MADISON--Is your underwear undermining your values? The new scrutiny of CEOs that has been ignited by the historic Wisconsin labor protests has turned up concerns close to home, very close to home--for the vast majority of people who wear underwear. To take a page from the ubiquitous Capitol One ad campaign, what's in your blue jeans? Is your underwear choice unwittingly paying the salary of a CEO who shares your values or who actively works against them?

Kochs Fund $5.6 Million Ad Campaign in Ohio

Billionaires Charles and David Koch of Koch Industries are funneling $5.6 million through the astroturf group FreedomWorks for an Ohio TV ad campaign starting March 18, 2011 that continues the attack on labor unions that Wisconsin Governor Scott Walker started in February. FreedomWorks, a non-profit group heavily involved with organizing the Tea Party, does not disclose its corporate donors. The 30-second TV ad focuses on Ohio, but features discredited Fox News footage taken of an out-of-state protest, inserted in the ad order to depict Wisconsin union protesters as being aggressive. The ad blames unions for what it claims is a debt "crisis" in Ohio. It says, "We won in Wisconsin, but the fight must go on," and urges viewers to call a phone number to "Thank Governor Kasich for leading the fight against Union corruption in Ohio."The ad doesn't mention that a Wisconsin judge temporarily blocked implementation of Governor Walker's anti-union bill over a potential violation of open meetings laws incurred in the way the highly-contentious bill was pushed through Wisconsin's legislature.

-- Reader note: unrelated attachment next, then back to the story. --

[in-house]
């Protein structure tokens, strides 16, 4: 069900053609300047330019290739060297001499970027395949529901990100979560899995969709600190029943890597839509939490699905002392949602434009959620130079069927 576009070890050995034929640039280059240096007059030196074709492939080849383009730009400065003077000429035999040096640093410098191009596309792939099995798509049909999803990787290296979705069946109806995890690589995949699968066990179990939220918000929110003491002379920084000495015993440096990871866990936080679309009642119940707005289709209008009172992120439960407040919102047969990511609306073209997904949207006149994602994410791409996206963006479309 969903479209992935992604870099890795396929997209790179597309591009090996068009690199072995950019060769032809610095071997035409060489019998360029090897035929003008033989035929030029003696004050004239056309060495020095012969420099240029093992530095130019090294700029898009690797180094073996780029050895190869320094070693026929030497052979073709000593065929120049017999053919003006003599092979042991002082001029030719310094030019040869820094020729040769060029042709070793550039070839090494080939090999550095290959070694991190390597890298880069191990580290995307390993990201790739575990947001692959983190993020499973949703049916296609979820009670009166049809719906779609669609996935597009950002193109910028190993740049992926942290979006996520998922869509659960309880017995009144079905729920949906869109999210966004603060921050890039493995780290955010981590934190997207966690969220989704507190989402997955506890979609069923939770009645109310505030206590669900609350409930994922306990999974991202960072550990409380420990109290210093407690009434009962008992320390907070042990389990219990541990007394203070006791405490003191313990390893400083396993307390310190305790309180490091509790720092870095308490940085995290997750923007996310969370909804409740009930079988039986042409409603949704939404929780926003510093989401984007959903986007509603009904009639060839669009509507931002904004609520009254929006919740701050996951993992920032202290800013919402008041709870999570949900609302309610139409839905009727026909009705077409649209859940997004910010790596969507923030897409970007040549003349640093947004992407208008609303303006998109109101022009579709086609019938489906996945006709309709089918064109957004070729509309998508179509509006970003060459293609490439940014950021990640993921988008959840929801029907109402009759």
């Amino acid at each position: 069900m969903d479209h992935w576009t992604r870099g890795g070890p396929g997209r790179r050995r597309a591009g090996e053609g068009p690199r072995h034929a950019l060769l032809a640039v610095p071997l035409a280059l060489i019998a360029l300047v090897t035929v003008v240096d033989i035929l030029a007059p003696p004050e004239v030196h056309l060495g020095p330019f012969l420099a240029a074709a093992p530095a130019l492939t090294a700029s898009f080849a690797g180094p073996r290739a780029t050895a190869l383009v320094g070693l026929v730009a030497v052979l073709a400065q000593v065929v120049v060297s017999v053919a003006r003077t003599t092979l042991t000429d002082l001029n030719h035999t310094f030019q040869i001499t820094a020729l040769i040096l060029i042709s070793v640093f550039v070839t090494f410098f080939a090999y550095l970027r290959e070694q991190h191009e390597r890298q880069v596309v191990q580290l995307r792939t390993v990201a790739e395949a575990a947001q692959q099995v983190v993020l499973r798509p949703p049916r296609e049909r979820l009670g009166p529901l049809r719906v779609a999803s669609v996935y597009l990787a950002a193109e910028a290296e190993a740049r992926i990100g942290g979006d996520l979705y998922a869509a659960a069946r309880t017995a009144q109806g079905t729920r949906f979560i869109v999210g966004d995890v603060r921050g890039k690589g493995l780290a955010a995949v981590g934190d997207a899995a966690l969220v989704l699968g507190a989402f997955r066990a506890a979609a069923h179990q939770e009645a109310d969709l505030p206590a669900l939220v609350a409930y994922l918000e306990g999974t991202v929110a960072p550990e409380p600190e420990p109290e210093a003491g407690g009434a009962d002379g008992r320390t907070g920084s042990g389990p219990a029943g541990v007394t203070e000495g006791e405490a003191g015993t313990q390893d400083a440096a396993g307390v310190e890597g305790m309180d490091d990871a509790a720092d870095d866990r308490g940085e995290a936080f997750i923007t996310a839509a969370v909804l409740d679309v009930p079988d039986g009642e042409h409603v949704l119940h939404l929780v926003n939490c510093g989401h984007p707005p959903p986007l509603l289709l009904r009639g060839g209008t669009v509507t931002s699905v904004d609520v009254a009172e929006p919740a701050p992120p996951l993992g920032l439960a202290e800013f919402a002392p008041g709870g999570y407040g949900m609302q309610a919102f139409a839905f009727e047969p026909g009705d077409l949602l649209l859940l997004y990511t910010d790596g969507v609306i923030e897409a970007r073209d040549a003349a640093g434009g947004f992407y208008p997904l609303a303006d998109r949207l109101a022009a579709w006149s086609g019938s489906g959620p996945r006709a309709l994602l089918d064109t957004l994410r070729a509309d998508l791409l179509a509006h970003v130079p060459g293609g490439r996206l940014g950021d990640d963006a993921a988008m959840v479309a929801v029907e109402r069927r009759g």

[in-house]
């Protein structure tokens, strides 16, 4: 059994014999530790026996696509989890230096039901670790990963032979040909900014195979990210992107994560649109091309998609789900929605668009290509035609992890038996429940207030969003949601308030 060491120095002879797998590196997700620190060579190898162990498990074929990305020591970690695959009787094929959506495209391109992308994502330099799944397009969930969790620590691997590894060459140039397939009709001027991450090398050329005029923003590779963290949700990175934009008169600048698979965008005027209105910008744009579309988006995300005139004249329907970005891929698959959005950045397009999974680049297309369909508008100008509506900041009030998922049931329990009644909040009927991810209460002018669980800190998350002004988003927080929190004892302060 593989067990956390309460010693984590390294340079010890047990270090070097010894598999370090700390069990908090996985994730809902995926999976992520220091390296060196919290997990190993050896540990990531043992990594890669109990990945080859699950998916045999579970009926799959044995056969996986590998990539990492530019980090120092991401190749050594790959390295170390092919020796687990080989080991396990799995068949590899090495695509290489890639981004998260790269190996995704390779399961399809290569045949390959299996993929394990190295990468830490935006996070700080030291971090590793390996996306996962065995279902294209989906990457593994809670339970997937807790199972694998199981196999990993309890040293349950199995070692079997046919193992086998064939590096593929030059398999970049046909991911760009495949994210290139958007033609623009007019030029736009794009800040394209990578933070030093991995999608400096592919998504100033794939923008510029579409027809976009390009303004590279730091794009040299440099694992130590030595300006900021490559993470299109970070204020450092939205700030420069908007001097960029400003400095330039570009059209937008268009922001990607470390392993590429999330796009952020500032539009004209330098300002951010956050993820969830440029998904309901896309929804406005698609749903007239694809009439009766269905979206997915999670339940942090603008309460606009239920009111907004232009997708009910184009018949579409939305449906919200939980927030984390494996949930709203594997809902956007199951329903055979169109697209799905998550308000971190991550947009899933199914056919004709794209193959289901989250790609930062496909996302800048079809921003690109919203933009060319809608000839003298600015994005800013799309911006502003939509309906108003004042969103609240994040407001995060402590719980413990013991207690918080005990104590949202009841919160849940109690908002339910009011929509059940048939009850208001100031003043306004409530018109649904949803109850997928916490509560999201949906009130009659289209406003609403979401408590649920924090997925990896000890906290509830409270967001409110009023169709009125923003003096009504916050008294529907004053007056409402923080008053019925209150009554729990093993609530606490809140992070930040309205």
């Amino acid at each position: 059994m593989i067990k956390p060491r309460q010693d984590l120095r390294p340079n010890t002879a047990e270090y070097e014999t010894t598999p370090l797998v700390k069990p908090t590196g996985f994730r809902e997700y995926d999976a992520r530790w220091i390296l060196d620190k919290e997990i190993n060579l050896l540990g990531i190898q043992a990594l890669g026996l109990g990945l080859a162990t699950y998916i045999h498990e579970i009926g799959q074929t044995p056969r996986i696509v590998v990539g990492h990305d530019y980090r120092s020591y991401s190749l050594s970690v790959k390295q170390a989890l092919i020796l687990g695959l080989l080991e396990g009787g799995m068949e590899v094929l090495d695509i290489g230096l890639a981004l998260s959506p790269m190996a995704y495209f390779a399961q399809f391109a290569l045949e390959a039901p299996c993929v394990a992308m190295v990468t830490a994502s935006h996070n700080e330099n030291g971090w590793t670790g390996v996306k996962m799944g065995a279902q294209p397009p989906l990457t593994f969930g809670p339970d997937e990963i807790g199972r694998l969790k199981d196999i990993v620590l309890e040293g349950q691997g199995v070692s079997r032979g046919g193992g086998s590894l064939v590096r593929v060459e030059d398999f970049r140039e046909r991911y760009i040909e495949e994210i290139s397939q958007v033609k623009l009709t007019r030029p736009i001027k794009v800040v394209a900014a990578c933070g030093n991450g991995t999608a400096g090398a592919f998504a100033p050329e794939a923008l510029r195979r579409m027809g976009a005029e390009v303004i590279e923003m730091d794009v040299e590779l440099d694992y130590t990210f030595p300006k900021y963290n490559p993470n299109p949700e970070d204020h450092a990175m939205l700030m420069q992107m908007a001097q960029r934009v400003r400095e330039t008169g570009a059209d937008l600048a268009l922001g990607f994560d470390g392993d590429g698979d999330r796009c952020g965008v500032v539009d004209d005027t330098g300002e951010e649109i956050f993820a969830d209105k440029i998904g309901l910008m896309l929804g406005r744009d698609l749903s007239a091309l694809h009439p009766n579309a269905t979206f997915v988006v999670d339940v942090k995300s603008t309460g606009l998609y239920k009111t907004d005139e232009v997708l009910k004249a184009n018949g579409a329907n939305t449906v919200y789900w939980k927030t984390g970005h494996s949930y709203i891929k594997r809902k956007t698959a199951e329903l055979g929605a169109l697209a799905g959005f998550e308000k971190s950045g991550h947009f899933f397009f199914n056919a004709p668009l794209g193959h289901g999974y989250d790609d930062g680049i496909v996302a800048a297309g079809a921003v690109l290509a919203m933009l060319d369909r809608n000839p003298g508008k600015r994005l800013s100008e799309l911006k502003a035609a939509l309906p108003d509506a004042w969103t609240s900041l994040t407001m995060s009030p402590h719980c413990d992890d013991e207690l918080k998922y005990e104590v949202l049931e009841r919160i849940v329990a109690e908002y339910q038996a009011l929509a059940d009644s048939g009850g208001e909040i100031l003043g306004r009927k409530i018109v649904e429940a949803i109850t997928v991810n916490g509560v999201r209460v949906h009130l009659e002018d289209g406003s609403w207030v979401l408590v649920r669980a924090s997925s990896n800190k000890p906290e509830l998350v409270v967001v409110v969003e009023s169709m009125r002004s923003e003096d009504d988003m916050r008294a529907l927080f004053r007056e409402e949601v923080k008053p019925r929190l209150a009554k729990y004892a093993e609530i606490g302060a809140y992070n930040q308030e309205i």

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Scott Fitzgerald and WIsconsin GOP Pull Back From the Brink

Senate Majority Leader Scott Fitzgerald has backed off a March 14 announcement that he would effectively eliminate Senate Democrats' right to vote during committee hearings and sessions. At first glance, it may appear that Fitzgerald and company are retreating from weeks of out-of-control decision-making, but the more likely explanation is that blocking votes may be unconstitutional and illegal. Plus, the move was completely contrary to Fitzgerald's prior claims that he was only trying to force the fourteen back into Wisconsin and "back to work." In a temporary win for legislative sanity, Fitzgerald seems to have backed down for now.